Breckenridge tree removal scheduled around historic Harris Street building renovation this week
Renovations are underway at the historic Harris Street building in Breckenridge, but a few neighboring trees having overstayed their welcome.
The more than 100-year-old foundation is showing signs of damage from overgrown tree roots encroaching on the building. Approximately eight to 10 trees directly adjacent to the structure will be removed this week through next week.
Breckenridge communications director Kim Dykstra-DiLallo said last month the town planners assessed the trees and landscaping around the building with the help of public works and the project management team. It is mostly newer trees challenging the structure, she said.
“The ones we aren’t taking out are some of the more signature trees in that area,” she said. “There were newer trees growing too big, too close to the building.”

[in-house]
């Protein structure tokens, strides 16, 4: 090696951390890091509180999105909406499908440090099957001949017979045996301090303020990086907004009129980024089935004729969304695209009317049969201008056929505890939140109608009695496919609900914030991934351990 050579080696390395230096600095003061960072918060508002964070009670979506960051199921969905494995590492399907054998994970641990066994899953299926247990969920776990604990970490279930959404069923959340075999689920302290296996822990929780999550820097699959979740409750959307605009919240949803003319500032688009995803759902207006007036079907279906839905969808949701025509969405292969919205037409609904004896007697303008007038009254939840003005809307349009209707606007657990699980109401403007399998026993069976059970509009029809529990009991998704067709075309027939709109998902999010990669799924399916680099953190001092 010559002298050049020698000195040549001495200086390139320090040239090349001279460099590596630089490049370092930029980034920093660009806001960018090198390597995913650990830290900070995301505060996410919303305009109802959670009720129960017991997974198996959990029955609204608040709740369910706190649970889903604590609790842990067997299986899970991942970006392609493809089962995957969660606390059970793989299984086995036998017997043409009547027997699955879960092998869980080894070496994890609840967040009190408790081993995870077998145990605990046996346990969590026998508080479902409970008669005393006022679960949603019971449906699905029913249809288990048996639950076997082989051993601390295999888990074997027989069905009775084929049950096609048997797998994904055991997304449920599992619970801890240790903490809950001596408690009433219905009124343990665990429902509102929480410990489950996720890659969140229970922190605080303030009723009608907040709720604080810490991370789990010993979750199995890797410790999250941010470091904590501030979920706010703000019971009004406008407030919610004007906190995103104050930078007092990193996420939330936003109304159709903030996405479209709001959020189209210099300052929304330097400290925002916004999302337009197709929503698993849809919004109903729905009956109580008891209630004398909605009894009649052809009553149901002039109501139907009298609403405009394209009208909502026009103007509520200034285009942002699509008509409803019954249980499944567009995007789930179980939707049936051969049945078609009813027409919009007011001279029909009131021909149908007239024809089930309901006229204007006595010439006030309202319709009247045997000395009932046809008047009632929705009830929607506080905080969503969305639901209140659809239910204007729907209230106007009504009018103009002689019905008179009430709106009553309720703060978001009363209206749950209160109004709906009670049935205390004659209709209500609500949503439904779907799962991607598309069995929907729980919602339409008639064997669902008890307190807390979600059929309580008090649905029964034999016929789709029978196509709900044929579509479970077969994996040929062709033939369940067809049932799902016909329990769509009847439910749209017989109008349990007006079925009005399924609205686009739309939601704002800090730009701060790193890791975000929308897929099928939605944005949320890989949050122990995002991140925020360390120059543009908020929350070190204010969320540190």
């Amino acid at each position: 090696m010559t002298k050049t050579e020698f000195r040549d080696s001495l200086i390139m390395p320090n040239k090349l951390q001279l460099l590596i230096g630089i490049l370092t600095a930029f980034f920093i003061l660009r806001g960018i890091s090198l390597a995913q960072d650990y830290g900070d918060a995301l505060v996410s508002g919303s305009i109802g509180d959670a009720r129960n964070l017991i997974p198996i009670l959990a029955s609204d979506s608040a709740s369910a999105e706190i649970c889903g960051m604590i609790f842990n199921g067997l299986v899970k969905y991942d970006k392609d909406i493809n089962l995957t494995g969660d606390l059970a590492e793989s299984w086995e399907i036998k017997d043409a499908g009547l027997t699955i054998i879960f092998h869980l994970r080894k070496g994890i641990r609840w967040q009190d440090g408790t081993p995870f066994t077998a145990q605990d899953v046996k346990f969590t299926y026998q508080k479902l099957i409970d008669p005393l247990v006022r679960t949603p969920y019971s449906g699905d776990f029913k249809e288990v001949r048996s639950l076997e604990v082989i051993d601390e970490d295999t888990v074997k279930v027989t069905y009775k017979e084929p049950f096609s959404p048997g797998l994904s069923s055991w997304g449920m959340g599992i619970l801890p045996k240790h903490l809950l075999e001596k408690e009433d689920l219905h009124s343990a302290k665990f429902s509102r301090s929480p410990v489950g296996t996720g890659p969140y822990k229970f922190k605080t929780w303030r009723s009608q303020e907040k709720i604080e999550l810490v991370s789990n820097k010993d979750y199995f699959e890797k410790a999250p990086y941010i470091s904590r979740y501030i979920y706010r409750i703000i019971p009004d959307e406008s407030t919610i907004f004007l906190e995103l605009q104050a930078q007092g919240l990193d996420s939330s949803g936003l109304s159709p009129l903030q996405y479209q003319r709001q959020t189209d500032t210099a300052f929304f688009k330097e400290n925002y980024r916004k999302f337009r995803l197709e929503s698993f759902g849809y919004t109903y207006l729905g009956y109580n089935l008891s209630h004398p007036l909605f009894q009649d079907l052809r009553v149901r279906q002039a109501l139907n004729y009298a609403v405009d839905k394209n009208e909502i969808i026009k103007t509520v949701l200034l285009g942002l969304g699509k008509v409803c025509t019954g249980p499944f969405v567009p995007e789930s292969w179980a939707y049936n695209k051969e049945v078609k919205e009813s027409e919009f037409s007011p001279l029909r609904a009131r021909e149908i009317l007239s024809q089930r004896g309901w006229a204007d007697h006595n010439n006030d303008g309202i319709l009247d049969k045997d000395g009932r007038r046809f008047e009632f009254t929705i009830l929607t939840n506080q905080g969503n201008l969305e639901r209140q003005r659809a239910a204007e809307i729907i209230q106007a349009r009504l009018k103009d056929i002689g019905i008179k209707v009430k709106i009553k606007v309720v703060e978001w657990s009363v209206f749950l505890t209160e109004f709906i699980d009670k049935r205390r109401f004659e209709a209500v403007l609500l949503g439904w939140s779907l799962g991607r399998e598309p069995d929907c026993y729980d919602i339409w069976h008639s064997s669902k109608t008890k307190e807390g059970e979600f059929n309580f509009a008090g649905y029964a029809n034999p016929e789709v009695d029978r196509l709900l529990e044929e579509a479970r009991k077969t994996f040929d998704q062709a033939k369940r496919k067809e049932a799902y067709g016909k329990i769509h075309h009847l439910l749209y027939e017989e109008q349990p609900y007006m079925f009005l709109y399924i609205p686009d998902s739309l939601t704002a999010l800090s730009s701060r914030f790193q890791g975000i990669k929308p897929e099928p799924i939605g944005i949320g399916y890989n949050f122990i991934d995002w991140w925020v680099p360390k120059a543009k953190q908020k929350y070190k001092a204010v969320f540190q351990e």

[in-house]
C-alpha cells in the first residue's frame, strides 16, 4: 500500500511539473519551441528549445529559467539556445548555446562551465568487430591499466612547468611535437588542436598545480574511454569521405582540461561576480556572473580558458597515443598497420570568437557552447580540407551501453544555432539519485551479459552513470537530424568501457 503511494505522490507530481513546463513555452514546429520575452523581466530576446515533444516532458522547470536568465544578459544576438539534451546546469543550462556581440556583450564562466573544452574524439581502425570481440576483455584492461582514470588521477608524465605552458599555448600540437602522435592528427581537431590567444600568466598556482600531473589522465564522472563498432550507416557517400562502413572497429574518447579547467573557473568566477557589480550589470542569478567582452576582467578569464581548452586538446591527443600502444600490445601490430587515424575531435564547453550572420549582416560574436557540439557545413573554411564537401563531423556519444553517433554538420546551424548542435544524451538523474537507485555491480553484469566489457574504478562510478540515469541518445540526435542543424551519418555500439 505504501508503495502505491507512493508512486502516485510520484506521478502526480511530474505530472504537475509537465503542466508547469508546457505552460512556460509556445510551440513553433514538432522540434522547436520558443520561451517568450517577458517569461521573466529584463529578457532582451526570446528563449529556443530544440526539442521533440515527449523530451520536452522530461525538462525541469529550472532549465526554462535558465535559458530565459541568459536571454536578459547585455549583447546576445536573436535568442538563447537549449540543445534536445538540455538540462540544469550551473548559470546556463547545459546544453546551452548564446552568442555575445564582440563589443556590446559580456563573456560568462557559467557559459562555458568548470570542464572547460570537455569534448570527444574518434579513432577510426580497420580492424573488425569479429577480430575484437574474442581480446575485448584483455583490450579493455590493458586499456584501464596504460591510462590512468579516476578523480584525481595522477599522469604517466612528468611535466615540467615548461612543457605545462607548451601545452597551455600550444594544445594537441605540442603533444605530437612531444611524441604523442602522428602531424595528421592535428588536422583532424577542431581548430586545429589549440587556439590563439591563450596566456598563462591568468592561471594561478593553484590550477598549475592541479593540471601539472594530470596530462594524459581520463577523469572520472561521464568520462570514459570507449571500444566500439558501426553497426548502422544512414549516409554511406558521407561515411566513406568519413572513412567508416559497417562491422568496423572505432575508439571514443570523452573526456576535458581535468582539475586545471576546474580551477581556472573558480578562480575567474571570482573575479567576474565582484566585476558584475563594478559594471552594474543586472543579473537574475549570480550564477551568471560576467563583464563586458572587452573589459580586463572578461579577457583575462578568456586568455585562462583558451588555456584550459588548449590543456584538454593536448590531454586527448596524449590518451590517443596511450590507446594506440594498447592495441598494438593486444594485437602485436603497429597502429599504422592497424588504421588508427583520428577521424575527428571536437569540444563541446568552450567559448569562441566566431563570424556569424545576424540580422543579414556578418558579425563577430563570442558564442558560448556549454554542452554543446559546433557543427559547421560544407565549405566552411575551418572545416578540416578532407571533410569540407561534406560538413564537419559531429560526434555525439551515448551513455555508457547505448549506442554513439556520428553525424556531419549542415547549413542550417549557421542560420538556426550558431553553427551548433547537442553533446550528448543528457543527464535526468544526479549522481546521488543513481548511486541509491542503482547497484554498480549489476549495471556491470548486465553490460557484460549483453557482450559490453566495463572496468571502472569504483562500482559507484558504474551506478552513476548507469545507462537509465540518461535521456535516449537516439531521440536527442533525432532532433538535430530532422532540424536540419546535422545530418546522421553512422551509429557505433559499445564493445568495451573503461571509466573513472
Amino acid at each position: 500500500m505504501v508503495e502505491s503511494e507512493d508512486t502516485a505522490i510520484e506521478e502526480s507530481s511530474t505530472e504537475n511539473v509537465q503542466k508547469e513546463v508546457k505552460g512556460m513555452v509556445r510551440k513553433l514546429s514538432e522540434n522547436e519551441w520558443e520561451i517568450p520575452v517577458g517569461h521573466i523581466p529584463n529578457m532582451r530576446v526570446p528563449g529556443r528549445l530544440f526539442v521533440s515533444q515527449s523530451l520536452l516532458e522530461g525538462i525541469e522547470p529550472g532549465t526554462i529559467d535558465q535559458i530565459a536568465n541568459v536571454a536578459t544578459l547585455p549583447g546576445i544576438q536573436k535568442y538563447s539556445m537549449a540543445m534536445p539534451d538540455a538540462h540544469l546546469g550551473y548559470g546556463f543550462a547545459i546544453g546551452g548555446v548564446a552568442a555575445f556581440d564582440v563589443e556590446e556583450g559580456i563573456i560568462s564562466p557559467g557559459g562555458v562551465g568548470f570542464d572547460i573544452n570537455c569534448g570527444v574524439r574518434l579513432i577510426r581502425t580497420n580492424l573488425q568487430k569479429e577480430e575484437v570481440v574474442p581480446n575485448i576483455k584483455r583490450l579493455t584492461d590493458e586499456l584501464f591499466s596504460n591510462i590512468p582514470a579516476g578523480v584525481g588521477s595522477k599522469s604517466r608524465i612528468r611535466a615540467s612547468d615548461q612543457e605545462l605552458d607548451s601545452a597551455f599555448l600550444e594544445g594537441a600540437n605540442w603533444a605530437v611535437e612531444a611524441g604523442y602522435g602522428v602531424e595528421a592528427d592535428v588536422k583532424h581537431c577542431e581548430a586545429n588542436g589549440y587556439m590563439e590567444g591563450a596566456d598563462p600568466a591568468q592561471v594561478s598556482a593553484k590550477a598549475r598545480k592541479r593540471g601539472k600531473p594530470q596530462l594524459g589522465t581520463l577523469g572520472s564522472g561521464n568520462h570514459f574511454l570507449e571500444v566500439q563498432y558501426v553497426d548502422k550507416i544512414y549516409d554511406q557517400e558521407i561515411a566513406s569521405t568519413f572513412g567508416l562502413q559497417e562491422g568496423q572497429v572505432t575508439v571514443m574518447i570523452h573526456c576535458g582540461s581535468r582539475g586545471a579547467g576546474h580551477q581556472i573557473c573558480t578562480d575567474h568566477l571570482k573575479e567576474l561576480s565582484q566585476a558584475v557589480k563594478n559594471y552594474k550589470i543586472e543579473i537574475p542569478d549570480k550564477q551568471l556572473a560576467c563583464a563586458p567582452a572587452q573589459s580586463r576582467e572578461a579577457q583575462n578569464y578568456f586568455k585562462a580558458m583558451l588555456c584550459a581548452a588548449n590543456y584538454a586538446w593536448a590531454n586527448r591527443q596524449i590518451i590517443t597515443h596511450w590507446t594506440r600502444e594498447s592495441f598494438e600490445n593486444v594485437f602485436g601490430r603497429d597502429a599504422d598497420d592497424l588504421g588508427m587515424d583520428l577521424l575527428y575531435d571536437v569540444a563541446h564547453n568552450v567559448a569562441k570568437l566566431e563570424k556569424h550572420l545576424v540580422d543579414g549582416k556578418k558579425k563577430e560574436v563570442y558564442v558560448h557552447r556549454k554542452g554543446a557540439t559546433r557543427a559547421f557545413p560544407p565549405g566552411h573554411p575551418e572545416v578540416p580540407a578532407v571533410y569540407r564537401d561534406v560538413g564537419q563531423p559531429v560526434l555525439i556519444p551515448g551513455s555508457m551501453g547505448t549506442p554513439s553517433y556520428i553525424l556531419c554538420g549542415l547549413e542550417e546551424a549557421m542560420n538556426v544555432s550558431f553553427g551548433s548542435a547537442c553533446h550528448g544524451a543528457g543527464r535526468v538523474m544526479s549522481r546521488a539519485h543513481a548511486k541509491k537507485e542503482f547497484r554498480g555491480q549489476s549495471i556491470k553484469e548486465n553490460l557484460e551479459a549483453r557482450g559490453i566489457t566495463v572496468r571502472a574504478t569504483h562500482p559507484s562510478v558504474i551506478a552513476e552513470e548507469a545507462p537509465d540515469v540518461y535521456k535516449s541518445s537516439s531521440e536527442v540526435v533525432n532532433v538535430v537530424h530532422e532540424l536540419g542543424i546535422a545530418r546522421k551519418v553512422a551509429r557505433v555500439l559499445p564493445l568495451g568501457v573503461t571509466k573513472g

Trees in planters are also scheduled for removal, because those trees were getting too big and causing the planters to fall apart, Dykstra-DiLallo said.
“The planters themselves aren’t really historical,” she said. “We want to restore it back to as close as possible to the historical nature of how it was built.”
In a prepared statement, Breckenridge public works director and town engineer Tom Daugherty said they will keep as many trees as possible.
“Those that are affecting the foundation of this iconic building need to be removed to sustain this community center for the next 100 years,” he said.
Built in 1909 as a schoolhouse, the town purchased the landmark building from Colorado Mountain College in 2010. Most of the space in the Harris Street building will be dedicated to a new library branch.
The basement will house a movie theater, conference and multi-purpose rooms and a coffee kiosk. Past community surveys indicated a strong desire for a movie theater in town. Proper historic renovation is a driving force behind the town’s vision plan.
The town recently was awarded a $400,000 grant from the Department of Local Affairs to use in the renovation.
Dykstra-DiLallo said it is unlikely the trees will be replanted somewhere else after they are removed.
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